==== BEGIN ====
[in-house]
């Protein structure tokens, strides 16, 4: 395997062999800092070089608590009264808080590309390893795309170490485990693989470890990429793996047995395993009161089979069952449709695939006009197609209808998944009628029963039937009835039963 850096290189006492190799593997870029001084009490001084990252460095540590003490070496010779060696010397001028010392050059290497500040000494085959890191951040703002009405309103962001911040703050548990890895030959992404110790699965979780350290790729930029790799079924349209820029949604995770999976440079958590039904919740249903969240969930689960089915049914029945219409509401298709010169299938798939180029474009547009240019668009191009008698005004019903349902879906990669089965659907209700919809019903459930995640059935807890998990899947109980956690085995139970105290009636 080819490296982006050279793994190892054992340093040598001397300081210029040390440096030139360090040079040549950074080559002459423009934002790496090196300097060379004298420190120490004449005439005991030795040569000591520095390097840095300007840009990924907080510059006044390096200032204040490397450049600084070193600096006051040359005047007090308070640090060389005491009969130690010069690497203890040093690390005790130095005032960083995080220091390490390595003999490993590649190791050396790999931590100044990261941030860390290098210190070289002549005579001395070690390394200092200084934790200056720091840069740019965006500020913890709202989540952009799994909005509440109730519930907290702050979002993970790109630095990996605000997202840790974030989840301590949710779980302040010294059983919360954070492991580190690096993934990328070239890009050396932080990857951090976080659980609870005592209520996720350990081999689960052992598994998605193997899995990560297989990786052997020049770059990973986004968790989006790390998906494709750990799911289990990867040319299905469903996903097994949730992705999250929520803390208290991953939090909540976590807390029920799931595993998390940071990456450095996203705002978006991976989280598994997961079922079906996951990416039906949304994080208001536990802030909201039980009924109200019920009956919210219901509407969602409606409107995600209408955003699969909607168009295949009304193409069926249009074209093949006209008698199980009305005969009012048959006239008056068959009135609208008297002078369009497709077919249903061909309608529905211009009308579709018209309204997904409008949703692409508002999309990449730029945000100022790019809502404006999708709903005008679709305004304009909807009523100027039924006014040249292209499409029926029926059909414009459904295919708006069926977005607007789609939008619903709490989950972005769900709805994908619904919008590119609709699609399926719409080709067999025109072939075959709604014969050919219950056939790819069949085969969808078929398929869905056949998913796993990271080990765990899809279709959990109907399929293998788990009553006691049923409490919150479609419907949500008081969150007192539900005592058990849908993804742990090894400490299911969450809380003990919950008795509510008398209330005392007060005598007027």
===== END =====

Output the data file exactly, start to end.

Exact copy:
[in-house]
């Protein structure tokens, strides 16, 4: 395997062999800092070089608590009264808080590309390893795309170490485990693989470890990429793996047995395993009161089979069952449709695939006009197609209808998944009628029963039937009835039963 850096290189006492190799593997870029001084009490001084990252460095540590003490070496010779060696010397001028010392050059290497500040000494085959890191951040703002009405309103962001911040703050548990890895030959992404110790699965979780350290790729930029790799079924349209820029949604995770999976440079958590039904919740249903969240969930689960089915049914029945219409509401298709010169299938798939180029474009547009240019668009191009008698005004019903349902879906990669089965659907209700919809019903459930995640059935807890998990899947109980956690085995139970105290009636 080819490296982006050279793994190892054992340093040598001397300081210029040390440096030139360090040079040549950074080559002459423009934002790496090196300097060379004298420190120490004449005439005991030795040569000591520095390097840095300007840009990924907080510059006044390096200032204040490397450049600084070193600096006051040359005047007090308070640090060389005491009969130690010069690497203890040093690390005790130095005032960083995080220091390490390595003999490993590649190791050396790999931590100044990261941030860390290098210190070289002549005579001395070690390394200092200084934790200056720091840069740019965006500020913890709202989540952009799994909005509440109730519930907290702050979002993970790109630095990996605000997202840790974030989840301590949710779980302040010294059983919360954070492991580190690096993934990328070239890009050396932080990857951090976080659980609870005592209520996720350990081999689960052992598994998605193997899995990560297989990786052997020049770059990973986004968790989006790390998906494709750990799911289990990867040319299905469903996903097994949730992705999250929520803390208290991953939090909540976590807390029920799931595993998390940071990456450095996203705002978006991976989280598994997961079922079906996951990416039906949304994080208001536990802030909201039980009924109200019920009956919210219901509407969602409606409107995600209408955003699969909607168009295949009304193409069926249009074209093949006209008698199980009305005969009012048959006239008056068959009135609208008297002078369009497709077919249903061909309608529905211009009308579709018209309204997904409008949703692409508002999309990449730029945000100022790019809502404006999708709903005008679709305004304009909807009523100027039924006014040249292209499409029926029926059909414009459904295919708006069926977005607007789609939008619903709490989950972005769900709805994908619904919008590119609709699609399926719409080709067999025109072939075959709604014969050919219950056939790819069949085969969808078929398929869905056949998913796993990271080990765990899809279709959990109907399929293998788990009553006691049923409490919150479609419907949500008081969150007192539900005592058990849908993804742990090894400490299911969450809380003990919950008795509510008398209330005392007060005598007027």